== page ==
Some cats, particularly younger cats, need to be played with for at least an hour each day. If not, their energy starts to come out in destructive ways. They may scratch your sofa, your walls, and even you. Boredom can drive a cat bananas, so it’s best to get yourself and your cat into a play routine. Try out a variety of toys until you find what they like, and be ready for their opinion to change at any given moment. Cats are smart creatures and can become easily bored with the same old toy and play methods, so try and keep it interesting.
This one speaks for itself. Be sure to show you cat affection in whatever way they allow you to. This could range from frequent cuddles to simply stroking their chins. All kitties are different, so experiment to find out what suits them best!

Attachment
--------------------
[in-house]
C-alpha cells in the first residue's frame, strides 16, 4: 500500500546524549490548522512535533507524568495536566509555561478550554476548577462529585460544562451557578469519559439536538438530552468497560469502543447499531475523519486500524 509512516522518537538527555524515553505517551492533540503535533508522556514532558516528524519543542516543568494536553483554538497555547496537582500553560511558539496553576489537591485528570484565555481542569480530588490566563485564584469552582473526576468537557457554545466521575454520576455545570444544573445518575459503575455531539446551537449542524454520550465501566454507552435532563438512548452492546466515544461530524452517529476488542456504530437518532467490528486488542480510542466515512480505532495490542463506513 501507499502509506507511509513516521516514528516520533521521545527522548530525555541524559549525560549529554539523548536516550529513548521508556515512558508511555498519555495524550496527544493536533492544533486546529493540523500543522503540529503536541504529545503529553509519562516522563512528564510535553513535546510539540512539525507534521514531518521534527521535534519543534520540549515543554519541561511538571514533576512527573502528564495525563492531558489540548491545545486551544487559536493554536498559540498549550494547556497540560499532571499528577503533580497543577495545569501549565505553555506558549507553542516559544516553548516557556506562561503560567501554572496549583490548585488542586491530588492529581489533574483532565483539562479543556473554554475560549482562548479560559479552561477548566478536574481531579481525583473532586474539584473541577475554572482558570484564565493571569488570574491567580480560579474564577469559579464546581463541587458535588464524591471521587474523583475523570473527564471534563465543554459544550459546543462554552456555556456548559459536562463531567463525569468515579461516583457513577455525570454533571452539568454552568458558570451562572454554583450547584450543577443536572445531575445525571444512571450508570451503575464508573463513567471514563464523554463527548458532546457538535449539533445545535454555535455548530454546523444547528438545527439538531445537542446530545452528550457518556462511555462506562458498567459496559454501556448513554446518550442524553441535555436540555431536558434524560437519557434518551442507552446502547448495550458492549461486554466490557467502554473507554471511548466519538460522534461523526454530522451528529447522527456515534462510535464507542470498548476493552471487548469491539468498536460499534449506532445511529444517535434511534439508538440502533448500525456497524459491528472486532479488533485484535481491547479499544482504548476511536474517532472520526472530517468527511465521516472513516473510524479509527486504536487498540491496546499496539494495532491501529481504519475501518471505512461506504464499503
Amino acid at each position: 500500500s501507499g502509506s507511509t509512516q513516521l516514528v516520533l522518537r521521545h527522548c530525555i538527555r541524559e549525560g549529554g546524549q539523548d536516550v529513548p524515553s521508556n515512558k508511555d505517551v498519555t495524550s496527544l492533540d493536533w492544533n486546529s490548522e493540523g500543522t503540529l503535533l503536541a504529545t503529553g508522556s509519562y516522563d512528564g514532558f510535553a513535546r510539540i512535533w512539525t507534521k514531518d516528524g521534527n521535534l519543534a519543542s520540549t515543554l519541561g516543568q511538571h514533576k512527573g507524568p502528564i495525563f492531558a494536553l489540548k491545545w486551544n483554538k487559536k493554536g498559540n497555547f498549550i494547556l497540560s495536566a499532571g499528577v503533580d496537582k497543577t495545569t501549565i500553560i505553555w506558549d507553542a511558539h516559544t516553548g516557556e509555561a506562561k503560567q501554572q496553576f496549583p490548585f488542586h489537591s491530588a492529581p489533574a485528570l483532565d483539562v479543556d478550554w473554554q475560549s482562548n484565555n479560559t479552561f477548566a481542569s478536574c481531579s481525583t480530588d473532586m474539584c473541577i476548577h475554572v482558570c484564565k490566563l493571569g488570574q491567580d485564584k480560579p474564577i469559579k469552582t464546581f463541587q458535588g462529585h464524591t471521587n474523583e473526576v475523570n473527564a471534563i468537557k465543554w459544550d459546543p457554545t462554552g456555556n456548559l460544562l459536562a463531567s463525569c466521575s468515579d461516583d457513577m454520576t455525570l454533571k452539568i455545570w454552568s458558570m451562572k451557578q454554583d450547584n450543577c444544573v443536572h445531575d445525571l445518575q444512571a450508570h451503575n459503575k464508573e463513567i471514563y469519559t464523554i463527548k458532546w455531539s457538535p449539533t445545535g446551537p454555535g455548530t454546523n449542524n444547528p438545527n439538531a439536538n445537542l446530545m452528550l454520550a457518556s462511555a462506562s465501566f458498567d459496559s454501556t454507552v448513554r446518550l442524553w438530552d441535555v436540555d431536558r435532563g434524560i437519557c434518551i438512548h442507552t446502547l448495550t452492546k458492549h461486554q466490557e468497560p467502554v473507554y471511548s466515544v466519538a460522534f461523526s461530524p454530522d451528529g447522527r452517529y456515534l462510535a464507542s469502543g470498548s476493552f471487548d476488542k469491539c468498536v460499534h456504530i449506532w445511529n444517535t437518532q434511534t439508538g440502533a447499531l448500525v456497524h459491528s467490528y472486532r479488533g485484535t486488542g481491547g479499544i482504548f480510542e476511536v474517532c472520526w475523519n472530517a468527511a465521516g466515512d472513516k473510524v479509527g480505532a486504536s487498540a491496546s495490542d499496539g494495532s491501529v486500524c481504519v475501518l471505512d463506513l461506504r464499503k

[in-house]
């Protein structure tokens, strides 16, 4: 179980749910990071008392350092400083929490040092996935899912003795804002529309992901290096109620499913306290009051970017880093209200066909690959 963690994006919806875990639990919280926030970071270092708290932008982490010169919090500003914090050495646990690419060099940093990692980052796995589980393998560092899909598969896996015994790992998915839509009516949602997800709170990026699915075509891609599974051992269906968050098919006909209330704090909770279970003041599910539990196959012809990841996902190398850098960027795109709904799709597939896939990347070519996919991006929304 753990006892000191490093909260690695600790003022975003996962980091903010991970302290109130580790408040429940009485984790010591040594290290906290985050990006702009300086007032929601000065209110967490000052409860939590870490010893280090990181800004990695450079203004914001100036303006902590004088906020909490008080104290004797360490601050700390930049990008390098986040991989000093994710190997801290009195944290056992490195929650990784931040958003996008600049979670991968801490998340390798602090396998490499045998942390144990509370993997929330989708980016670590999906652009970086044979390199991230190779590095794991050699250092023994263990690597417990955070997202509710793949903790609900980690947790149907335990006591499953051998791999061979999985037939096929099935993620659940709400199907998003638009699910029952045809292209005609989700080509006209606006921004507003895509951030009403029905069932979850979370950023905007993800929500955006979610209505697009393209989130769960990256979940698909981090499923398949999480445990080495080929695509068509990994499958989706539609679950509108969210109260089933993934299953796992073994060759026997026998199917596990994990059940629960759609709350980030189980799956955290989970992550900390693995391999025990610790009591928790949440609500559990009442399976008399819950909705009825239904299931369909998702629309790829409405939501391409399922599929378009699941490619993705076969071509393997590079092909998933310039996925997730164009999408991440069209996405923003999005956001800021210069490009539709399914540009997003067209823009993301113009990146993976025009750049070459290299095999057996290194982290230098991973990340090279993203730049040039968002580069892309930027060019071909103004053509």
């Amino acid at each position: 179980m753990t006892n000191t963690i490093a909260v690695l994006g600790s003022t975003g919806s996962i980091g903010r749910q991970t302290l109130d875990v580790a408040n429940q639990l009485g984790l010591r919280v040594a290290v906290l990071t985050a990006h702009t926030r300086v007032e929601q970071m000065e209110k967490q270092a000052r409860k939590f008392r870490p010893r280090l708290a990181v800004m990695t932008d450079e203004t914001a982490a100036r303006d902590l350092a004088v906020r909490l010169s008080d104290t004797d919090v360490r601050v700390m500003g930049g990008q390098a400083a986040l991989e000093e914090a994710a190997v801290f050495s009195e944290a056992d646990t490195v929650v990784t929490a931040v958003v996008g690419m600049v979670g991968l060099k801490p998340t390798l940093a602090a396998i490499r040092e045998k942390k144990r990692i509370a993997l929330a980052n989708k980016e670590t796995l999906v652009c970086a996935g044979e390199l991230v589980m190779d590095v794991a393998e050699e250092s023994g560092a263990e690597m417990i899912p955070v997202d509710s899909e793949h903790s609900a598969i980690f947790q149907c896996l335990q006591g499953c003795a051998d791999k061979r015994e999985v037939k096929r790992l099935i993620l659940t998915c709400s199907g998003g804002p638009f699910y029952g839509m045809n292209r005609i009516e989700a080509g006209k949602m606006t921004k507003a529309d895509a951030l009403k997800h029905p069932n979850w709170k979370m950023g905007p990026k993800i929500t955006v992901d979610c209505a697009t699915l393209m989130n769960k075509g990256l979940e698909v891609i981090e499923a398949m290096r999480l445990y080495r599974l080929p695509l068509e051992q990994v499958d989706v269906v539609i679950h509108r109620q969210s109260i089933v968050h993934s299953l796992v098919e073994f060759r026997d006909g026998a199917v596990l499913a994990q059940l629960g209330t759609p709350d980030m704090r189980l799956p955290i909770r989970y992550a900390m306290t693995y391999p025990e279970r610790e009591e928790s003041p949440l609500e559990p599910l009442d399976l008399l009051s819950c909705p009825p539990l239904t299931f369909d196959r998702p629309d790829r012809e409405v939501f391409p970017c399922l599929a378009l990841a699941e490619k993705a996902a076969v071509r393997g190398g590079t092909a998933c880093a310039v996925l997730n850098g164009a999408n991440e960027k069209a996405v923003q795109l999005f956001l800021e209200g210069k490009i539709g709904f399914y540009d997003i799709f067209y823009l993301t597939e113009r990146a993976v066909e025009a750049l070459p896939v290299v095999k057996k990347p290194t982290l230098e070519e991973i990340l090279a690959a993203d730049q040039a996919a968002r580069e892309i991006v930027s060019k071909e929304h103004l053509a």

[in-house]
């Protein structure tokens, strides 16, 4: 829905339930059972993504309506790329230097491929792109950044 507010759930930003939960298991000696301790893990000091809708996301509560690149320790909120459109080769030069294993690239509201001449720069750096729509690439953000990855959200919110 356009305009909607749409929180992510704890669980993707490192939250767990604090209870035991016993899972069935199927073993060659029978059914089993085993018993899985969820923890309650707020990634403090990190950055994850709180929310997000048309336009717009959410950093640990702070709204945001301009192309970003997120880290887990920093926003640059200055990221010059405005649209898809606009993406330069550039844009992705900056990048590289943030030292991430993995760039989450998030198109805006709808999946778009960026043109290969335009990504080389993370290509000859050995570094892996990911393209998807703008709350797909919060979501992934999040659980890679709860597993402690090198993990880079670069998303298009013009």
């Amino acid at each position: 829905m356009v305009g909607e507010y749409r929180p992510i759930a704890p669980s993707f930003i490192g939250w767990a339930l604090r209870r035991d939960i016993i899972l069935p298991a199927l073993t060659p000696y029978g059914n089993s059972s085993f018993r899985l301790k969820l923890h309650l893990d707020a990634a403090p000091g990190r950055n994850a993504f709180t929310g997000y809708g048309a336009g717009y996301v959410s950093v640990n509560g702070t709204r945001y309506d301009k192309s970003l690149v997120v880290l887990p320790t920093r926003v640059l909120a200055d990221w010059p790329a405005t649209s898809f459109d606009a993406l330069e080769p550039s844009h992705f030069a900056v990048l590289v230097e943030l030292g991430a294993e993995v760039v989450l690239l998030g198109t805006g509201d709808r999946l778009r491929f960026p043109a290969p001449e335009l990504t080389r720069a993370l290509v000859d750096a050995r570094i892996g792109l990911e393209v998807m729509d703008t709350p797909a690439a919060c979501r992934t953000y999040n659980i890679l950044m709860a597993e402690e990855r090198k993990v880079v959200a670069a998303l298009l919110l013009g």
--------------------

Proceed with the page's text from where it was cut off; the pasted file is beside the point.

>> Regular checkups.
Finally, and arguably the most important way to keep a healthy and happy cat is to get regular checkups. It’s advised that cats visit their vet at least once a year for a general assessment. But if you’re concerned about your cat it’s best not to wait. Get yourself a local vet that you trust and, for goodness sake, get pet insurance! You never know what could happen.
How do you ensure the well-being of your feline companions? Do you have any additional tips and tricks to share?
Interesting in learning more about cat care? Check out these fantastic bloggers! They’ve helped me a great deal in my own journey with cat care and understanding my feline’s personalities and quirks.
Shed Happens: For all things pet related, cats included. Britt has an excellent library of resources for all pet owners.
Cat Care Solutions: A fantastic resource for all things cat!
Cats and Coffee: Living that cat mum life? Say no more!
Cat’s protection: I couldn’t let a post all about cat wellbeing to pass without mentioning the Cat’s Protection! They have a fantastic variety of information for all cat owners out there. Not only that but you can donate to help support cat shelters in the UK.